Femtocells got a lot of mentions at the event, which coincidentally took place the same week Vodafone UK re-launched its own femtocell offering. The Big V became the first European carrier to make femtocells commercially available, in July 2009 under the name of the Access Gateway. It was a name that didn’t ring true with consumers so Voda has seen fit to re-label its offering Sure Signal to better explain the concept of paying to install a cellular base station in your house. The newly rebranded offering costs £50 in a one off charge, or £5 a month for 12 months on price plans of £25 or more; or £120 in a one off cost, or £5 a month for 24 months on price plans of less than £25, making it only available to contract customers. The devices are probably quite heavily subsidised but it remains to be seen if consumers will bite at these prices. Still, it’s in the operator’s best interests if they can effectively shift some of their traffic onto another provider’s network with no associated cost.

Vodafone started pushing its femtocell service just days after it made the Apple iPhone available to its customers. It’s well known that O2 was caught off guard by the sudden spike in data usage prompted by the iPhone so the Informer wonders whether the two Vodafone initiatives are linked.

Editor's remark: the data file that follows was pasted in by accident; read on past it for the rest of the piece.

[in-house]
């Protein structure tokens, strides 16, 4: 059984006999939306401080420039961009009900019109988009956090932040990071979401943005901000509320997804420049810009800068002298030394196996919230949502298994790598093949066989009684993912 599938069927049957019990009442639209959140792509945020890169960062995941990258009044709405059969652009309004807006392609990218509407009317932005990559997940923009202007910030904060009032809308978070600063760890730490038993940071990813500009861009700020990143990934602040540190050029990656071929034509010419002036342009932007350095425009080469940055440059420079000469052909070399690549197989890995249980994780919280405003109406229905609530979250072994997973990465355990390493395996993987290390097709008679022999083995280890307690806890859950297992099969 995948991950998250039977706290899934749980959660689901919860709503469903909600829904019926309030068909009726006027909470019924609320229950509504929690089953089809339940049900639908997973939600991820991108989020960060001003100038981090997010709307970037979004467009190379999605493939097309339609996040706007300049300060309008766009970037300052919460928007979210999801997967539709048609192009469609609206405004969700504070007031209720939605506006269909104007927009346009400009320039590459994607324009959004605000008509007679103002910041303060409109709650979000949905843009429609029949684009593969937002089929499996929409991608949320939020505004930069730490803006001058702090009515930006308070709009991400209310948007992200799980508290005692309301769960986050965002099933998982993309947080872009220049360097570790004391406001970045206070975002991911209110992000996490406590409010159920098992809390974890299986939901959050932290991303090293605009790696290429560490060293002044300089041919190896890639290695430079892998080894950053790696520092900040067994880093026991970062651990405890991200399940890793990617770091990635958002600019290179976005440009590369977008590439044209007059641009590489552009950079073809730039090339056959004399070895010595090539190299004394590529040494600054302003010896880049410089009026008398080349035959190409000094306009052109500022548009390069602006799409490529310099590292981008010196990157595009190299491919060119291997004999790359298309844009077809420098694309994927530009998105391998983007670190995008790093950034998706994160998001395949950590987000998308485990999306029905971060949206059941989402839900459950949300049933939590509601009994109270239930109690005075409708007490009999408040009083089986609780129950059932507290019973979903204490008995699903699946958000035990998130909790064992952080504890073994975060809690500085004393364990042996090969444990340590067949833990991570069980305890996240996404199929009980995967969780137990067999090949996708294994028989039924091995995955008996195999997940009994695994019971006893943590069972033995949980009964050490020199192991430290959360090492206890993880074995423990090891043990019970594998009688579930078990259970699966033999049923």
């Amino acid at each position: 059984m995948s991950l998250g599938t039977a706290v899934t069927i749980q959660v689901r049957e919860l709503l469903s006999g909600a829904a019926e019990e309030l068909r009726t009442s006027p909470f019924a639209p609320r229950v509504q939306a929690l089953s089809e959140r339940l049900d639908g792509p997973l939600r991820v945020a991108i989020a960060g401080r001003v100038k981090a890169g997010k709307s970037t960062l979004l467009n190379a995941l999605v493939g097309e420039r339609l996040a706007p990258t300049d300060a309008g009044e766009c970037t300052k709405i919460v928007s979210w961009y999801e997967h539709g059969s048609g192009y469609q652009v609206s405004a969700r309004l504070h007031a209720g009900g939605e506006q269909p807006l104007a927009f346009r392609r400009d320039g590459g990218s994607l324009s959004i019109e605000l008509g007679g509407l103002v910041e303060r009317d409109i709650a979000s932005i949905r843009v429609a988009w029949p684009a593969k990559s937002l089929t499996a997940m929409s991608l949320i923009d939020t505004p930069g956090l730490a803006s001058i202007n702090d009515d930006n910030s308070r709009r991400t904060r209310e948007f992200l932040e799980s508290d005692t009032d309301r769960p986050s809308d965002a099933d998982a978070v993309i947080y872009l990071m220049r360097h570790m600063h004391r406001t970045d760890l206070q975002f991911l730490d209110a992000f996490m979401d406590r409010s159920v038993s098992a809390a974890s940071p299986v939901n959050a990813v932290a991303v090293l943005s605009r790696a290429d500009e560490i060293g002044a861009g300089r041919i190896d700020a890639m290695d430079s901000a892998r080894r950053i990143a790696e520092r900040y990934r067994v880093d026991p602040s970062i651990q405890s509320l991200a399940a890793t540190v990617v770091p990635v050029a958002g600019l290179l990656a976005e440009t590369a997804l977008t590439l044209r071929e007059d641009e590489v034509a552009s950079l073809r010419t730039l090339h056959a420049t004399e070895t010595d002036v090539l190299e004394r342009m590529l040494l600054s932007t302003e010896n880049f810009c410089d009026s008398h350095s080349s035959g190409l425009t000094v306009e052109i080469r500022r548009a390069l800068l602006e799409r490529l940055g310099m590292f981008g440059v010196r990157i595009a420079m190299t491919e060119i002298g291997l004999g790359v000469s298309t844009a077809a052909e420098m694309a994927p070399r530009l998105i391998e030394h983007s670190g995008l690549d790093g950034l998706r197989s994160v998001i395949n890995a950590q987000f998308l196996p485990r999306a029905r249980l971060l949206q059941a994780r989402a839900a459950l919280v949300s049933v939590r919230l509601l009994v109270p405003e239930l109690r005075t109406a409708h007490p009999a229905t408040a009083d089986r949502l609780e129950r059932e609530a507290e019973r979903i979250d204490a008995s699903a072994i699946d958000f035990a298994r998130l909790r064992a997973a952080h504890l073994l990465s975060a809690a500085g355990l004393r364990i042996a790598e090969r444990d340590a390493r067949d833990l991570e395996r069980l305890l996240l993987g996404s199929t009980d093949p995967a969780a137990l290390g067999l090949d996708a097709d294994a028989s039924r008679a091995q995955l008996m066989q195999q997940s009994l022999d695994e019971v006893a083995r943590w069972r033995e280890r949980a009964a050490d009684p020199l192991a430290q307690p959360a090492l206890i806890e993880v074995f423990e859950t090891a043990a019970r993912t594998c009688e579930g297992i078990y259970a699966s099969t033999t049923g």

On the subject of mobile data usage, Finnish handset giant Nokia is adding to the problem by making mapping and turn by turn navigation available for free to a potential 83 million users worldwide. Earlier this week the company revealed what it’s been up to with location and mapping firm Navteq which it bought in 2008 for $8.1bn. At a launch event hosted by Anssi Vanjoki, executive vice president of Nokia, the company removed all costs associated with its Ovi Maps offering.

And the Finn reckons it’s got a fancy solution to avoid network congestion by making maps available both in on- and offline mode. They can either be downloaded on the fly over cellular or wifi, or sideloaded in advance from the PC. Any maps that are downloaded are also cached so they don’t need to be downloaded again. The company claims that the vector mapping technology used by its platform is ten times more efficient than the bitmap-based offerings from other providers.